Introduction to Earth surface environments, the processes that shape them, how humans affect them and are affected by them. Weekend field trips examine mountains, rivers, deltas/estuaries, beaches, and environments beyond. Focus on linkages between these environments to illustrate coupling between landscapes and seascapes.
Fall, 2015: Lecture: TW & Th 1:30 - 2:50 Room 14, Ocean Teaching Building Lab (for 5 credits) Th 3:00 - 4:00 Room 14, Ocean Teaching Building INSTRUCTORS TEACHING ASSISTANT Chuck Nittrouer Sarah Schanz Jonathon Beyeler 111B MSB/206-543-5099 432 JHN/206-616-0799 432 JHN/206-616-0799 email@example.com firstname.lastname@example.org email@example.com COURSE FEE: $30/$50 for 3/5 creditsESS/OC230 Materials
ESS/AIS/ENVIR 320 Spring 2011
The physical and ecological evolution of Puget Sound rivers and the changing interactions of people, rivers, and ecosystems.
Lecture: T Th 1:30 - 2:50 Room 022 Johnson Hall Labs: M 2:00 - 3:20 Room 117 Johnson Hall W 2:00 - 3:20 Room 117 Johnson Hall Instructor: Bernard Hallet Office: 365 Johnson Hall Email: hallet at uw.edu Phone: 206-685-2409 TAs: Sarah Schanz Office: 432 Johnson Hall Email: schanzs at uw.edu course materials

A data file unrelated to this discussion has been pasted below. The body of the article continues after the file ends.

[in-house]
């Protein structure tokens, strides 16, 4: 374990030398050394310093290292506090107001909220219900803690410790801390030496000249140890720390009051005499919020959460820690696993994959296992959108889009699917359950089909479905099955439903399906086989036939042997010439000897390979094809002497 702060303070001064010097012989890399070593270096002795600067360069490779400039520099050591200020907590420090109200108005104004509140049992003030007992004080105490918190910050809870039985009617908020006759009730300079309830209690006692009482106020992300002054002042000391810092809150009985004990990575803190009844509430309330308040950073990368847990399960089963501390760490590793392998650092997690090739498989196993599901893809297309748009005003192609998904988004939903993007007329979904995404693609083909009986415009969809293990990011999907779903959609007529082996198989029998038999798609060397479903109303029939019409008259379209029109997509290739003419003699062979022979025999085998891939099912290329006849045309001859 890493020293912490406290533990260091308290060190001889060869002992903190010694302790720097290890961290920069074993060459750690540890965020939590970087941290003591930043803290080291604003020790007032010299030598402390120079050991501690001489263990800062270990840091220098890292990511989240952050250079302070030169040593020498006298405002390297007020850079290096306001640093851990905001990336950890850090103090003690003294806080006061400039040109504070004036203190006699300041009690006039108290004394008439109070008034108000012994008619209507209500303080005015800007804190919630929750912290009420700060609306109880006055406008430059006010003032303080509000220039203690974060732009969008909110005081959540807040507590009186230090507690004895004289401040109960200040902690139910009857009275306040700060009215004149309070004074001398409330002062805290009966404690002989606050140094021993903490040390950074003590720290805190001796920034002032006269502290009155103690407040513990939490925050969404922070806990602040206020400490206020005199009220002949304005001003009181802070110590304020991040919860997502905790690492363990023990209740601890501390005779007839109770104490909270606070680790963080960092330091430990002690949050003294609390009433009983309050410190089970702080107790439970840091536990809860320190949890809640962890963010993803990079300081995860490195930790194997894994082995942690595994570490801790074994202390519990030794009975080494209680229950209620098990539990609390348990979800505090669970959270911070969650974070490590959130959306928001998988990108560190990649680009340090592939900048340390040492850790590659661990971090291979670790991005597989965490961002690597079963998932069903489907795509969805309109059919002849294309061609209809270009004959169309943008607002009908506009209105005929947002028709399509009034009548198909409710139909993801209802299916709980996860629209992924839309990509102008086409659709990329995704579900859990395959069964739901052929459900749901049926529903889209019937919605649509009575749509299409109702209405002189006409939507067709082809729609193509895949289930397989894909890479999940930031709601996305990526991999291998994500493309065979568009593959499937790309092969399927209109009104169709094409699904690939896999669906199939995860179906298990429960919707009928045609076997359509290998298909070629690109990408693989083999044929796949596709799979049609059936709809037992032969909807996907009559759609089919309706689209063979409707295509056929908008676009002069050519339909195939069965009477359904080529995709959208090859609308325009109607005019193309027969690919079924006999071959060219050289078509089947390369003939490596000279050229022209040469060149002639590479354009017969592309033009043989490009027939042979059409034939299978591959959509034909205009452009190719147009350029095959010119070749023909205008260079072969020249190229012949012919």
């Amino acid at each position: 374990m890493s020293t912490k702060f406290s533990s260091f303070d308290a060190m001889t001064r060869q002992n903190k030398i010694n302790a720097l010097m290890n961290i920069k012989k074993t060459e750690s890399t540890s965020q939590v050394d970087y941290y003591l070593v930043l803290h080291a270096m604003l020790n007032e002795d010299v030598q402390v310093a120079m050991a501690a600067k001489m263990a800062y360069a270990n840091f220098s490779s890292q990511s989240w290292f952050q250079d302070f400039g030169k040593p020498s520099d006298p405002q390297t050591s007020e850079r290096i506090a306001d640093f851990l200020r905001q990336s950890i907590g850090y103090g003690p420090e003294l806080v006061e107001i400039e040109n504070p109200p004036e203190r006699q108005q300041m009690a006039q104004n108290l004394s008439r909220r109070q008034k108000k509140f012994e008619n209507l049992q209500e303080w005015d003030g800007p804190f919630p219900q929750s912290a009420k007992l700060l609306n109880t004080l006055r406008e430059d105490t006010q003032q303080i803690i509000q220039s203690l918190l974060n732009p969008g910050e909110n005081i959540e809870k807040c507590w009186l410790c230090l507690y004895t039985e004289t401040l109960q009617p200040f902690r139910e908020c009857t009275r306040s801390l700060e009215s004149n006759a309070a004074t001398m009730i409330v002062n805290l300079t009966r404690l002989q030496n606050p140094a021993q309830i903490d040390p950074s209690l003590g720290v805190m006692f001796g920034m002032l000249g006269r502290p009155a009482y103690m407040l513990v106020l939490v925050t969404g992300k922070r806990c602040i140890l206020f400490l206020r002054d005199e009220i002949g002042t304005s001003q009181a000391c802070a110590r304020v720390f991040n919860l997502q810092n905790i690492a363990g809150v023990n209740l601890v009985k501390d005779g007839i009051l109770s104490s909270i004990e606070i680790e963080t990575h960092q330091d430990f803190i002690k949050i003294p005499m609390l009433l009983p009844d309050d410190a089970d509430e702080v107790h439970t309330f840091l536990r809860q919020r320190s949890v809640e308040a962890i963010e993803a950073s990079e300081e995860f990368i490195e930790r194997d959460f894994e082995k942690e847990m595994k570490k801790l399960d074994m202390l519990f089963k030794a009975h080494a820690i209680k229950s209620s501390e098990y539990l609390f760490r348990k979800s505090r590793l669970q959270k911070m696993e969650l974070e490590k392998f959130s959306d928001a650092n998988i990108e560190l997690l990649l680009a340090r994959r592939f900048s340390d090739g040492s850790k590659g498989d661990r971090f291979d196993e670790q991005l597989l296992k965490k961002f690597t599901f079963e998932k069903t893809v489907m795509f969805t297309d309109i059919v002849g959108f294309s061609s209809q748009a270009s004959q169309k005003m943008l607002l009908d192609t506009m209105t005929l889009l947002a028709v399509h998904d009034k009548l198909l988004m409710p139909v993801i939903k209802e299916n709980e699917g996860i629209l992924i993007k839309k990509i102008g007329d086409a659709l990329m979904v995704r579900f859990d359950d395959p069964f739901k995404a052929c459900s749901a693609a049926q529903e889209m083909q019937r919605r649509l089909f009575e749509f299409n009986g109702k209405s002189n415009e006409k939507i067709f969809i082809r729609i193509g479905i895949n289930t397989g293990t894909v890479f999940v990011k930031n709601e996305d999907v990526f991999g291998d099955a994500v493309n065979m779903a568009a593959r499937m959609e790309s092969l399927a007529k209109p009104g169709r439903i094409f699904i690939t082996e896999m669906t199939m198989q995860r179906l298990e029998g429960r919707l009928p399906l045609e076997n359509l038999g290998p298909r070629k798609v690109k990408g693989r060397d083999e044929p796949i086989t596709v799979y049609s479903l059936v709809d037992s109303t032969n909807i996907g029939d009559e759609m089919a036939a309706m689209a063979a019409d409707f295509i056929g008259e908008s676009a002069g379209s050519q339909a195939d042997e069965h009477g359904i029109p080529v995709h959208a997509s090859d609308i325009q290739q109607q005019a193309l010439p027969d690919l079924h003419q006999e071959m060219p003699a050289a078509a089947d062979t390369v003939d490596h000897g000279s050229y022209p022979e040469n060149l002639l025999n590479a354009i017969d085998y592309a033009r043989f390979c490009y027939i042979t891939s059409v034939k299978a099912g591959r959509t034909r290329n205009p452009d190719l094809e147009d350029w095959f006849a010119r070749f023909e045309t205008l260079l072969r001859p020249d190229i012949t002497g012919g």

ESS 426: Fluvial Geomorphology
ESS 426 Autumn 2012
Hydraulic and morphological characteristics of streams and valley floors. Landscape evolution by stream erosion and deposition. Field exercises emphasize quantitative analysis of fluvial processes, channel forms, acquisition of various skills, such as mapping, topographic surveying, report writing. Prerequisite: either ESS 311, ESS 326, GEOL 392, or GEOL 411.
ESS 427: Hillslope GeomorphologyESS427 Spring 2013
Characteristics of bedrock and soil-mantled hillslopes, and the processes that control their evolution in diverse climates. Lectures will cover theoretical, laboratory, and field aspects of hillslope evolution by soil creep, slope failure, and water erosion. The class will provide an introduction to recent advances in this discipline and it will feature a number of presentations by guest experts. Laboratory and field exercises emphasize quantitative analysis of hillslope processes and forms, and the acquisition of various skills, including mapping, topographic surveying, and report writing. Prerequisite: ESS 211, or ESS 326, or consent of instructorLecture: M W 2:30 - 4:20 Room 026 JHN Instructor: Alison Duvall Office: 343 Johnson Hall Email: aduvall at uw.edu Phone: 206-221-8311 TA: